Confocal laser scanning microscopy for the lines PRX62proGFP and PRX69proGFP, was performed using Zeiss LSM5 Pascal (Zeiss, Germany) (Excitation: 488 nm argon laser; Emission: 490–525 nm, Zeiss Plain Apochromat 10X/0.30 or 40X/1.2 WI objectives according to experiment purpose). Z stacks were done with an optical slice of 1 µm, and fluorescence intensity was measured at the RH tip. For the lines SS-TOMATO; SS-TOMATO-EXT LONG; SS-TOMATO/prx62-1 prx69-1 and SS-TOMATO-EXT LONG/prx62-1 prx69-1, roots were plasmolyzed with a 8% mannitol solution, and the scanning was performed using Zeiss LSM 510 META (Zeiss, Germany)(Excitation: 543 nm argon laser; Emission: 560–600 nm, Zeiss Plain Apochromat 63X/1.4 -Oil objective). GFP signal and tdTOMATO cell wall signal at RH tip were quantified using the ImageJ software. Fluorescence AU was expressed as the mean ± SD using the GraphPad Prism 8.0.1 (USA) statistical analysis software. Results are representative of two independent experiments, each involving 10–15 roots, and approximately, between 10 and 20 hairs per root were observed.

Apoplastic and cytoplasmic ROS measurement in RH Tip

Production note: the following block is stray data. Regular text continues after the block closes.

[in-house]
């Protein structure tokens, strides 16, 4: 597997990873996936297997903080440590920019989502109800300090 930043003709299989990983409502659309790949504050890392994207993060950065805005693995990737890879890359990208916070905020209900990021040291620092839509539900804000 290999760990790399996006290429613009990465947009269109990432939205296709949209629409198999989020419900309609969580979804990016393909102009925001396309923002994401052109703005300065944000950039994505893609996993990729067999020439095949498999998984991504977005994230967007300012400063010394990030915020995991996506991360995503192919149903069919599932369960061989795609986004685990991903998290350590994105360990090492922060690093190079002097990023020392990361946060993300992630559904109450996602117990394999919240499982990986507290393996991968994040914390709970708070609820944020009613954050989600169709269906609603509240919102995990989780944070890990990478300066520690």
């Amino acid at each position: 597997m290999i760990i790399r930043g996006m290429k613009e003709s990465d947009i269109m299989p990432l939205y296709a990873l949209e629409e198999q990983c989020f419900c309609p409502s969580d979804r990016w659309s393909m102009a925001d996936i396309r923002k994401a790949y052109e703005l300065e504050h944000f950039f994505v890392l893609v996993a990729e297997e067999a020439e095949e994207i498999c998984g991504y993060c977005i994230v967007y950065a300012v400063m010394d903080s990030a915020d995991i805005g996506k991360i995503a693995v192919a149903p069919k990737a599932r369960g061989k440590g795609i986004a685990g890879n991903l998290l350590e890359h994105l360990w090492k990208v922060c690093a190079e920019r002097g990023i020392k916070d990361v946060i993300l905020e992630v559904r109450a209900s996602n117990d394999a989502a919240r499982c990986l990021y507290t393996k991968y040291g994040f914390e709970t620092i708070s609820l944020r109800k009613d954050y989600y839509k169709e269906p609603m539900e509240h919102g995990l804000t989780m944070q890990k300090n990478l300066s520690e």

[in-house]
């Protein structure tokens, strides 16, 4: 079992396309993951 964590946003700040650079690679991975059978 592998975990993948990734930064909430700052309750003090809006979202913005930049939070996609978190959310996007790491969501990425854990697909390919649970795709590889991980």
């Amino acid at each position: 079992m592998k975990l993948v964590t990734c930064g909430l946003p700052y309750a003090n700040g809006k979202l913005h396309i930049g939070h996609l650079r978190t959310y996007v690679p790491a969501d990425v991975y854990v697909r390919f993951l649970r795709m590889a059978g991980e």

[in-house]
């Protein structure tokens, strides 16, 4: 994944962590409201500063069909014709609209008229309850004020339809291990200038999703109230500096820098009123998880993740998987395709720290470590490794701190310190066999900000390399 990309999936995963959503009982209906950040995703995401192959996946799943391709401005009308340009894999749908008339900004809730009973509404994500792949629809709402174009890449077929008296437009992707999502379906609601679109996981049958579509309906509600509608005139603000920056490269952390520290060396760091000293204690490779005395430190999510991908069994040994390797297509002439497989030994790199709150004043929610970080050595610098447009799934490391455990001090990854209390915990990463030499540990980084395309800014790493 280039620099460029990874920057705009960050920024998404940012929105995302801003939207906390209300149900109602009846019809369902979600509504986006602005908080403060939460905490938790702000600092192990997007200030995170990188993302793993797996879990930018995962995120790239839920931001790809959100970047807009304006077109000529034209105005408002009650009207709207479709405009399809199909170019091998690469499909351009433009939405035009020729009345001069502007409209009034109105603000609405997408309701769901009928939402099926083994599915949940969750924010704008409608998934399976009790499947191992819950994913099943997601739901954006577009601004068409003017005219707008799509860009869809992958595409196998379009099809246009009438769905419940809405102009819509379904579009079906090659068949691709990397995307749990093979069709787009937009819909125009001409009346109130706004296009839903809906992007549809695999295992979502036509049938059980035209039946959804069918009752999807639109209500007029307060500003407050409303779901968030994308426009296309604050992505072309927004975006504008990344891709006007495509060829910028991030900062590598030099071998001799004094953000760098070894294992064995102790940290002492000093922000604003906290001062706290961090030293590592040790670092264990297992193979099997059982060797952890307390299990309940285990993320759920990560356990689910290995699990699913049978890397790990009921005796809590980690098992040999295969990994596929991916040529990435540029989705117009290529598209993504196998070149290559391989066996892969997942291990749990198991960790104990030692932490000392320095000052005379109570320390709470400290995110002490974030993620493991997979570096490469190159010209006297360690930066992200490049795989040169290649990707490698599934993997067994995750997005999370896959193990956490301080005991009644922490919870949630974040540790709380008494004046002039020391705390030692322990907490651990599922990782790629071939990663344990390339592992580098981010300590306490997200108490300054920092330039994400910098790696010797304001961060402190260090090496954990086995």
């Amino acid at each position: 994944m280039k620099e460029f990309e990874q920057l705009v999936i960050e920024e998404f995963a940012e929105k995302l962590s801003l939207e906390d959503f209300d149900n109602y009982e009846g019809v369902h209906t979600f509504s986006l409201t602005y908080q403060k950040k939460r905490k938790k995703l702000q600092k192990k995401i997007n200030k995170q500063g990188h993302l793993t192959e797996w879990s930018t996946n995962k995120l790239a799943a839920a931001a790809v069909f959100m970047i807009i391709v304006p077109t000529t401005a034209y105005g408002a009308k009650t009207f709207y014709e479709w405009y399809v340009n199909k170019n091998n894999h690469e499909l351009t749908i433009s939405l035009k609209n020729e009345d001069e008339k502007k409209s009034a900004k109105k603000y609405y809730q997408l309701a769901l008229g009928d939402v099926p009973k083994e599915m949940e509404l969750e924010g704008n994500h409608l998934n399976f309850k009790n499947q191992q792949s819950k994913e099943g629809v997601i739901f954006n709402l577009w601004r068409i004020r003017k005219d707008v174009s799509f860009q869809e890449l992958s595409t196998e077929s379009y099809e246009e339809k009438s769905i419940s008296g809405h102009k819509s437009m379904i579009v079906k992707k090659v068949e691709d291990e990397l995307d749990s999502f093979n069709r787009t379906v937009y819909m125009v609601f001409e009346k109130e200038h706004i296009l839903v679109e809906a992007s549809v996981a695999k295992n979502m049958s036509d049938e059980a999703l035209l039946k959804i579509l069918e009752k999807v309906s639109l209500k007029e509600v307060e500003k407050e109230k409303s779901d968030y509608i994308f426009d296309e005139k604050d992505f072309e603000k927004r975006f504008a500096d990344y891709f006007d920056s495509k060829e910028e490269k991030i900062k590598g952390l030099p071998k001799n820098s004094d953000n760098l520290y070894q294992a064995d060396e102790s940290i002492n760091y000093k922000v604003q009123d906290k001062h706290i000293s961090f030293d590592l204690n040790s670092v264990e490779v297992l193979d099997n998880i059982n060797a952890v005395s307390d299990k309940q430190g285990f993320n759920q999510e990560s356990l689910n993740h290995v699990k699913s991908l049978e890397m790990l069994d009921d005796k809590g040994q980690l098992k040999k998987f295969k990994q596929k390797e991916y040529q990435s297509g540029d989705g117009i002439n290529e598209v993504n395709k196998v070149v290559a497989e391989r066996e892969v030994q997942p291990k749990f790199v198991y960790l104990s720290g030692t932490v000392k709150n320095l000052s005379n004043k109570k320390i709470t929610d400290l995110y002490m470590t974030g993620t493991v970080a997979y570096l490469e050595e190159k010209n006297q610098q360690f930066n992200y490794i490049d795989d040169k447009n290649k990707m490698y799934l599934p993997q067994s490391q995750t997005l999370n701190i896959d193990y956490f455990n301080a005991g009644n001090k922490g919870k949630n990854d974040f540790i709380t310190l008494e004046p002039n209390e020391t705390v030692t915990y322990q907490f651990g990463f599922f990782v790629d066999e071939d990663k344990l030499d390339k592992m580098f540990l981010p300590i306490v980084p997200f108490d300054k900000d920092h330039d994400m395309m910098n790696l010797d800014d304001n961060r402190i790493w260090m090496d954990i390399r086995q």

To measure ROS levels in root hairs cells, 8 days-old Arabidopsis seedlings grown at 22 °C (control) and 10 °C in continuous light were used. For cytoplasmic ROS, the seedlings were incubated in darkness for 10 min with 50 μM H2DCF-DA (Thermo Fisher) at room temperature then washed with liquid 0.5X MS media (Duchefa, Netherlands) and observed with Zeiss Imager A2 Epifluorescence Microscope(Zeiss, Germany) (Plain Apochromat 40X/1.2 WI objective, exposure time 25 ms). Images were analyzed using ImageJ software. To measure ROS levels, a circular region of interest was chosen in the zone of the root hair tip cytoplasm. To measure apoplastic ROS, the seedlings were incubated with 50 µM Amplex™ UltraRed Reagent (AUR) (Molecular Probes, Invitrogen) for 15 min in darkness and rinsed with liquid 0.5X MS media (Duchefa, Netherlands). Root hairs were imaged with a Zeiss LSM5 Pascal (Zeiss, Germany)) laser scanning confocal microscope (Excitation: 543 nm argon laser; Emission: 560–610 nm, Plain Apochromat 40X/1.2 WI objective). Quantification of the AUR probing fluorescence signal was restricted to apoplastic spaces at the root hair tip and quantified using the ImageJ software. Fluorescence AU were expressed as the mean ± SD using the GraphPad Prism 8.0.1 (USA) statistical analysis software. Results of both ROS measurements are representative of two independent experiments, each involving 10–15 roots and aproximately, between 10 and 20 root hairs per root were observed.